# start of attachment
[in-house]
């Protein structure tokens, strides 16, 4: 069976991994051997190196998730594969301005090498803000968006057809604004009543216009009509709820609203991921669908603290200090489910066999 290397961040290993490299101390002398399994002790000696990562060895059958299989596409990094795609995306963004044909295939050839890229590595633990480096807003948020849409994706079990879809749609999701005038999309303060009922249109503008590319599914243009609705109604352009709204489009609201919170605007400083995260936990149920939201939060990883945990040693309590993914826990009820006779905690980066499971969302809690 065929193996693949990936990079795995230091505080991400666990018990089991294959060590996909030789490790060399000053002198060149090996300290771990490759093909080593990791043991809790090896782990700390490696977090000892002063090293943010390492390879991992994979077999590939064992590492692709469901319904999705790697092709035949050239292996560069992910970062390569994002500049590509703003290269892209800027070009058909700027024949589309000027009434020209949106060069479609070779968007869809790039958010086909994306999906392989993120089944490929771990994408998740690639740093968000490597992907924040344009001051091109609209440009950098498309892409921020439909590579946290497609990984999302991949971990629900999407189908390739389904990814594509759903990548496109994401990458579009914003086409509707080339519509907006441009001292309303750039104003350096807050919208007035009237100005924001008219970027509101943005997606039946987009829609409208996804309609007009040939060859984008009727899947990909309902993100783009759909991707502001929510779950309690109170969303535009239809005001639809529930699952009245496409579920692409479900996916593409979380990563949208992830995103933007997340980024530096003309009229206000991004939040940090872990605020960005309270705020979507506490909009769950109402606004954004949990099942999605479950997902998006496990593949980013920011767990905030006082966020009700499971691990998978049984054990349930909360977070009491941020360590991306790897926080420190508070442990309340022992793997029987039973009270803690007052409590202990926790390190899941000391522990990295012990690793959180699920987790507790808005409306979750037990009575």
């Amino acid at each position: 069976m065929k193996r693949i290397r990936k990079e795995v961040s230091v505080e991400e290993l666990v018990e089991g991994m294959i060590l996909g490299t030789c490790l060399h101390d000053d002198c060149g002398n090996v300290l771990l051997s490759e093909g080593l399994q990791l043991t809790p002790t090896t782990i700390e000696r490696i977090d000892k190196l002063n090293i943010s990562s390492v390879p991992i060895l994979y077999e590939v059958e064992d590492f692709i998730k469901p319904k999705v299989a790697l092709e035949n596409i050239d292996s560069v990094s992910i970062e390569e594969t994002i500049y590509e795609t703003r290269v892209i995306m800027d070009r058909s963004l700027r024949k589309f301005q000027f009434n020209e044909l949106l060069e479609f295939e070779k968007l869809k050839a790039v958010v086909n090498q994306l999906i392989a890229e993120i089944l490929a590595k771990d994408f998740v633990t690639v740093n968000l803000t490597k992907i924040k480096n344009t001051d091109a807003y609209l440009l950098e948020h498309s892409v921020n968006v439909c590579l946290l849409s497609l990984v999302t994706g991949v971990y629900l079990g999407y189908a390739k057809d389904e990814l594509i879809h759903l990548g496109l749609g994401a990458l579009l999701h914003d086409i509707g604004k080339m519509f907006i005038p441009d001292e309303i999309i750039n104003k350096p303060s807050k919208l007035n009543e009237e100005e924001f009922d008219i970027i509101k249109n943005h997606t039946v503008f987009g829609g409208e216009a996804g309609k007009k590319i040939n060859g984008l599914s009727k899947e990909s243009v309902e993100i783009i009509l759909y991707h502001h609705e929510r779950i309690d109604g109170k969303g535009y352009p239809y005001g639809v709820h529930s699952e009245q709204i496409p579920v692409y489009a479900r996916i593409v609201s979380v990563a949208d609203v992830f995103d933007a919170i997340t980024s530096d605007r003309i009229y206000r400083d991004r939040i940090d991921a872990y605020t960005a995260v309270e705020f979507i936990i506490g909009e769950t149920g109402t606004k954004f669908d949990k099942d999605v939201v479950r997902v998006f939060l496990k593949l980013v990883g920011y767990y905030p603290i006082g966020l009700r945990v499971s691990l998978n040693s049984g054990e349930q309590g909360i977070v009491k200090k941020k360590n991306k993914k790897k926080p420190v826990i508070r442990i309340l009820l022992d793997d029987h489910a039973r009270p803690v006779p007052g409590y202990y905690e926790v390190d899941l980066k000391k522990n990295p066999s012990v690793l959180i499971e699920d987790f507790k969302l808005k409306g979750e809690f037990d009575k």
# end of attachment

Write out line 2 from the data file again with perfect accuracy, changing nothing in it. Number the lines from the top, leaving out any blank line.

């Protein structure tokens, strides 16, 4: 069976991994051997190196998730594969301005090498803000968006057809604004009543216009009509709820609203991921669908603290200090489910066999 290397961040290993490299101390002398399994002790000696990562060895059958299989596409990094795609995306963004044909295939050839890229590595633990480096807003948020849409994706079990879809749609999701005038999309303060009922249109503008590319599914243009609705109604352009709204489009609201919170605007400083995260936990149920939201939060990883945990040693309590993914826990009820006779905690980066499971969302809690 065929193996693949990936990079795995230091505080991400666990018990089991294959060590996909030789490790060399000053002198060149090996300290771990490759093909080593990791043991809790090896782990700390490696977090000892002063090293943010390492390879991992994979077999590939064992590492692709469901319904999705790697092709035949050239292996560069992910970062390569994002500049590509703003290269892209800027070009058909700027024949589309000027009434020209949106060069479609070779968007869809790039958010086909994306999906392989993120089944490929771990994408998740690639740093968000490597992907924040344009001051091109609209440009950098498309892409921020439909590579946290497609990984999302991949971990629900999407189908390739389904990814594509759903990548496109994401990458579009914003086409509707080339519509907006441009001292309303750039104003350096807050919208007035009237100005924001008219970027509101943005997606039946987009829609409208996804309609007009040939060859984008009727899947990909309902993100783009759909991707502001929510779950309690109170969303535009239809005001639809529930699952009245496409579920692409479900996916593409979380990563949208992830995103933007997340980024530096003309009229206000991004939040940090872990605020960005309270705020979507506490909009769950109402606004954004949990099942999605479950997902998006496990593949980013920011767990905030006082966020009700499971691990998978049984054990349930909360977070009491941020360590991306790897926080420190508070442990309340022992793997029987039973009270803690007052409590202990926790390190899941000391522990990295012990690793959180699920987790507790808005409306979750037990009575």